In fact, "Crazy Ex-Girlfriend" is doing something far more complicated than simply ironically reclaiming, or accidentally reinforcing, a sexist insult: It’s limning the gap between how far women have come in our ideals and expectations, and how far society has actually progressed. Rebecca is a bad feminist, in the Roxane Gay sense; she holds feminist beliefs, and can easily articulate them, but her entire social self is at war with her ideals. She wants things she knows a feminist "shouldn’t," and she admires qualities she knows define traditional femininity.

Take "The Sexy Getting Ready Song," which features a Spanx-clad Rebecca spotlighted under unflattering bathroom light as she waxes her butt, plucks her nose hairs, pumices her feet and burns her neck with a curling iron to the smooth tones of a seductive R&B jam. Popping in for a macho rap interlude, Nipsey Hussle notices the torturous beauty implements strewn around the bathroom. "This is horrifying, like some scary movie or something," he says uneasily, "like some … nasty-ass, patriarchal bullshit."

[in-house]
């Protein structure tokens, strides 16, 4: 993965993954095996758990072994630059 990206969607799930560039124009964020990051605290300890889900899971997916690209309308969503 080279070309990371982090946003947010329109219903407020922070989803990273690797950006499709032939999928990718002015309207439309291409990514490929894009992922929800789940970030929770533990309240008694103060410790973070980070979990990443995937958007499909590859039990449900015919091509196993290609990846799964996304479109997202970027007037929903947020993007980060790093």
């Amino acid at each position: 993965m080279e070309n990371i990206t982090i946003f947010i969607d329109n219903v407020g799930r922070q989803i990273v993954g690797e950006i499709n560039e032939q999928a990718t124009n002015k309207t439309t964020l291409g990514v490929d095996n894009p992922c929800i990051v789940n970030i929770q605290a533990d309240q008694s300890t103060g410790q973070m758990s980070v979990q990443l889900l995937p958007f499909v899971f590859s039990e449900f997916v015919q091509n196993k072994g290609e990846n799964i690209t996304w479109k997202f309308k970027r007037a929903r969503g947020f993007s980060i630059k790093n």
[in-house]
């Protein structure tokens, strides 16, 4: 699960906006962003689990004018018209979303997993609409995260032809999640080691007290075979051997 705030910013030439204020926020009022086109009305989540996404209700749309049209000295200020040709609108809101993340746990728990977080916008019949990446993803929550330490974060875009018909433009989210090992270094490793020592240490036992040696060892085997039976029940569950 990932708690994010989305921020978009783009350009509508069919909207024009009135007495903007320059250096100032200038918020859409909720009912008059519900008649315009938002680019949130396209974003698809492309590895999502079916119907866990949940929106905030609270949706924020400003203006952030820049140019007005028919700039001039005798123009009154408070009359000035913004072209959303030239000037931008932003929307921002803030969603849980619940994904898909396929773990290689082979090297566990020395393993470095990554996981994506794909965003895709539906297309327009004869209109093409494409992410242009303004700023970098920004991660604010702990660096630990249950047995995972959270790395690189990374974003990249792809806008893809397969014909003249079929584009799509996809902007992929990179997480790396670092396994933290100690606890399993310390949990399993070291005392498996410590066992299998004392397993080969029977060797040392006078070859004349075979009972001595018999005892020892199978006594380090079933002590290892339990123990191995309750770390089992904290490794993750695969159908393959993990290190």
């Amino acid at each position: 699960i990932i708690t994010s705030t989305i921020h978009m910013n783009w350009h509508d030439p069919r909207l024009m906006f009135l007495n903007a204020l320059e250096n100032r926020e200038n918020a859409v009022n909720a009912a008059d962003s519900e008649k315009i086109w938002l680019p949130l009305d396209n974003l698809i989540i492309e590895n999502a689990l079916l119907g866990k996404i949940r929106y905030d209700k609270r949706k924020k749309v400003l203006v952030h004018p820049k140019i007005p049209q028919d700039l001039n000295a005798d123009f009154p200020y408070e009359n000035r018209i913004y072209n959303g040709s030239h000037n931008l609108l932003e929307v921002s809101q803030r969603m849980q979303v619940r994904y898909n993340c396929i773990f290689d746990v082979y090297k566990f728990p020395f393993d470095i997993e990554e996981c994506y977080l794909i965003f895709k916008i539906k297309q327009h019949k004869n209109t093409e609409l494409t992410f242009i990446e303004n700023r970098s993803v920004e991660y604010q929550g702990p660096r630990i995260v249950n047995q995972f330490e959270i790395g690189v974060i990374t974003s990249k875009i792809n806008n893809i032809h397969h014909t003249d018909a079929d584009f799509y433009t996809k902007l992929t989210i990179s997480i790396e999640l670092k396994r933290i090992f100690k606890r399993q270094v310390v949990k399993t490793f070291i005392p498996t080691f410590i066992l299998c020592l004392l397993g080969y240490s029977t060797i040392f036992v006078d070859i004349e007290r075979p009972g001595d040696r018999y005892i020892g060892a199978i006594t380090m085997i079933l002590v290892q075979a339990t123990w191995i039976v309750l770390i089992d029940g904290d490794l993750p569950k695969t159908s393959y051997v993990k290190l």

But even with this clear argument against risking an eyelid pinch by curling her eyelashes, Rebecca continues to bob along sunnily throughout the rest of the song -- hearing the message of empowerment doesn’t erase her desire to seem nipped, tucked, polished and smoothed.

Rebecca’s entire move to West Covina speaks to this tension between many feminists’ ideal selves and our actual selves. Much of society still sends the message that a woman finds purpose and fulfillment in a man -- romantic comedies, wedding-themed reality shows, older family members who inquire whether a young woman is "seeing someone yet" at every reunion. Meanwhile, entire publications have sprung up to analyze endemic sexism; women today know exactly how to articulate our equal rights to opportunity, education, freedom and a self-guided path.  

Some women fully embrace traditional womanhood, and others fully embrace radical independence, but most of us are caught in a limbo somewhere between. Like Rebecca, we conceive of ourselves as strong, independent and far too cool to sacrifice ourselves for male attention, but, also like Rebecca, we weren’t exactly raised in a world that fostered those qualities. Instead, here we are, caught between what we’ve been trained to want and what we’re not embarrassed to say we want.